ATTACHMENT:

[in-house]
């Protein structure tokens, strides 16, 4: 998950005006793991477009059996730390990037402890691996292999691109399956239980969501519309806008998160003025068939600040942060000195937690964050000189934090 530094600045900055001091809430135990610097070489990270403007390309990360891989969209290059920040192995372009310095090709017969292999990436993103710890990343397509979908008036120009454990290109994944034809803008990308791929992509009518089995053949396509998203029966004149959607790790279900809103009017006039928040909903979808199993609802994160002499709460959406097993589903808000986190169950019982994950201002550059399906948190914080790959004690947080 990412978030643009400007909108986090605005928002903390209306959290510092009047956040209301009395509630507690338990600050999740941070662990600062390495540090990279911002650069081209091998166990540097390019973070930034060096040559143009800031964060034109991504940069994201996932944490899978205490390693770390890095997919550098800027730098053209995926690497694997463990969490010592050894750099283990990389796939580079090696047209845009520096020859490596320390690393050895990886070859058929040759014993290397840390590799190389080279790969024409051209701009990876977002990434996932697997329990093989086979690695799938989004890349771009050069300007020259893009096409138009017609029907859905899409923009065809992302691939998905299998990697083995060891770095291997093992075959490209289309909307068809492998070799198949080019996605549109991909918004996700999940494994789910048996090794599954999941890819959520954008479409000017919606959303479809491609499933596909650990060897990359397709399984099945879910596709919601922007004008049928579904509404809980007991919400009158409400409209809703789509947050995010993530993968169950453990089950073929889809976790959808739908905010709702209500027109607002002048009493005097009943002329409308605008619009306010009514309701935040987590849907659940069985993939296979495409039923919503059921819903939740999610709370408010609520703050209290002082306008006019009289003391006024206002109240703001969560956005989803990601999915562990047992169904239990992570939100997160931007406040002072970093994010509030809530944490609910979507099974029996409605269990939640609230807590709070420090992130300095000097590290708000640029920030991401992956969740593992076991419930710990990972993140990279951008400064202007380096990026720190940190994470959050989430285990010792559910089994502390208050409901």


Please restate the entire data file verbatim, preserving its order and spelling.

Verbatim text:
[in-house]
């Protein structure tokens, strides 16, 4: 998950005006793991477009059996730390990037402890691996292999691109399956239980969501519309806008998160003025068939600040942060000195937690964050000189934090 530094600045900055001091809430135990610097070489990270403007390309990360891989969209290059920040192995372009310095090709017969292999990436993103710890990343397509979908008036120009454990290109994944034809803008990308791929992509009518089995053949396509998203029966004149959607790790279900809103009017006039928040909903979808199993609802994160002499709460959406097993589903808000986190169950019982994950201002550059399906948190914080790959004690947080 990412978030643009400007909108986090605005928002903390209306959290510092009047956040209301009395509630507690338990600050999740941070662990600062390495540090990279911002650069081209091998166990540097390019973070930034060096040559143009800031964060034109991504940069994201996932944490899978205490390693770390890095997919550098800027730098053209995926690497694997463990969490010592050894750099283990990389796939580079090696047209845009520096020859490596320390690393050895990886070859058929040759014993290397840390590799190389080279790969024409051209701009990876977002990434996932697997329990093989086979690695799938989004890349771009050069300007020259893009096409138009017609029907859905899409923009065809992302691939998905299998990697083995060891770095291997093992075959490209289309909307068809492998070799198949080019996605549109991909918004996700999940494994789910048996090794599954999941890819959520954008479409000017919606959303479809491609499933596909650990060897990359397709399984099945879910596709919601922007004008049928579904509404809980007991919400009158409400409209809703789509947050995010993530993968169950453990089950073929889809976790959808739908905010709702209500027109607002002048009493005097009943002329409308605008619009306010009514309701935040987590849907659940069985993939296979495409039923919503059921819903939740999610709370408010609520703050209290002082306008006019009289003391006024206002109240703001969560956005989803990601999915562990047992169904239990992570939100997160931007406040002072970093994010509030809530944490609910979507099974029996409605269990939640609230807590709070420090992130300095000097590290708000640029920030991401992956969740593992076991419930710990990972993140990279951008400064202007380096990026720190940190994470959050989430285990010792559910089994502390208050409901």